Many people are keeping their horses barefoot these days,
and for good reason—it has benefits for both your horse and your pocketbook! But if you’re planning to make this transition, it’s important to provide the proper framework in order to keep your horse sound and happy.
If they were previously shod, many horses will need an adjustment period to get used to their new barefoot status. During this time period, you should not ride your horse on extremely hard or rocky ground (or use hoof boots if you do).
To keep your barefoot horse sound for the long haul, here are a few tips:
1.) Depending on the terrain where your horse is kept, you may need to increase the frequency of trims. For example, horses kept on soft, grassy pastures may need to be trimmed as often as every four weeks. However, horses living on hard, rocky ground may self trim some and need less frequent trimming.
2.) Don’t overdo grass or high-carb feeds. Lush, green grass and sugary feeds have one thing in common: they’re both high in non-structural carbohydrates (NSC’s), which can have a negative impact on your horse’s feet. Instead, feed a hay-based diet (some grass is fine for most horses) with minimal grains and high-carb feeds.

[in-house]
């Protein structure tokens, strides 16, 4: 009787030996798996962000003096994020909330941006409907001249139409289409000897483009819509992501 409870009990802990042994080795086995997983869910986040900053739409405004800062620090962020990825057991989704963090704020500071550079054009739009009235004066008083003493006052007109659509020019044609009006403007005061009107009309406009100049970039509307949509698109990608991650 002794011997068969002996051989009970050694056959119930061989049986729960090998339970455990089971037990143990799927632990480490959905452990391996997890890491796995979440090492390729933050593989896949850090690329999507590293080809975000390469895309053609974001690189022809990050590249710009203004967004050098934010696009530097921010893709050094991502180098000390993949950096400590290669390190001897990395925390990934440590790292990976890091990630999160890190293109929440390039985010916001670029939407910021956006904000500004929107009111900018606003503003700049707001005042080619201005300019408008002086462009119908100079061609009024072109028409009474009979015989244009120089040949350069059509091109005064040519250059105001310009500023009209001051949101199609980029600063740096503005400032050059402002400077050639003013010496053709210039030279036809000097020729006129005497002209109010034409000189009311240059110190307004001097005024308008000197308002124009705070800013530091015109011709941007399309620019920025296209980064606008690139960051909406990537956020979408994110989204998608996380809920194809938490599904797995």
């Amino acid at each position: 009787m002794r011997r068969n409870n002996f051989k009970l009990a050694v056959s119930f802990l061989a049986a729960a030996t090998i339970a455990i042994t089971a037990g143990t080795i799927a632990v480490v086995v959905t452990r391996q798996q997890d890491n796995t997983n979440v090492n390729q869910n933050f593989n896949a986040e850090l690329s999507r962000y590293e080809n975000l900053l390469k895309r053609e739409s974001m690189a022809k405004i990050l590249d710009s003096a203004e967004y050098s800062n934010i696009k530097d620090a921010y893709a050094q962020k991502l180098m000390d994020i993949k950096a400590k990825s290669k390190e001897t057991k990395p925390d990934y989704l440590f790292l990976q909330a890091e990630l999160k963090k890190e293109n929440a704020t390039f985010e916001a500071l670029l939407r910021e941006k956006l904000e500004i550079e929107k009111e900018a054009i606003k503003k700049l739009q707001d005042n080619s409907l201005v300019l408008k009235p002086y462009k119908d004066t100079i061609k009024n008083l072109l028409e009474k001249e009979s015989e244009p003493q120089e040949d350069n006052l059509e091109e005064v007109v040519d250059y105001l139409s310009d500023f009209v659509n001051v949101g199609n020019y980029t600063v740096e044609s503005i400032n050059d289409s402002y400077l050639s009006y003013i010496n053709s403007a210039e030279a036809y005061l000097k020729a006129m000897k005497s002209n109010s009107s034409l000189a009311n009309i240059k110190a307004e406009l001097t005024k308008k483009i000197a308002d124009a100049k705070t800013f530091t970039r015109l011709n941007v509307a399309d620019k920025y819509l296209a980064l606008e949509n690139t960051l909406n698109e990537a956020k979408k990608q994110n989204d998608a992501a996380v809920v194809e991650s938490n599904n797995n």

3.) Don’t forget the minerals! Several minerals play key roles in hoof health, zinc and copper being two of them. For best results, feed a high-quality trace mineral mix.
4.) Once your horse is comfortable barefoot, slowly expose him to varied types of terrain. You can even add sand or gravel into a pen or around your water tank. This will help toughen and strengthen the hooves.
5.) Use hoof boots when needed. Your horse may be sound on most terrains, but still ouchy on a rocky trail ride. In situations like this, hoof boots are great for temporary protection. From glue-ons, to slip-ons, you’ll find dozens of styles available these days.
If you’re interested in taking your horse barefoot, research and learn as much as you can before making the transition. Most importantly, find a competent barefoot trimmer who can guide you through the process. This will increase the chances of barefoot success for your horse!
**Casie Bazay is a freelance and young adult writer, as well as an owner/barefoot trimmer and certified equine acupressure practitioner. She hosts the blog, The Naturally Healthy Horse, where she regularly shares information on barefoot, equine nutrition, and holistic horse health. Once an avid barrel racer, Casie now enjoys just giving back to the horses who have given her so much. Follow Casie at www.casiebazay.com.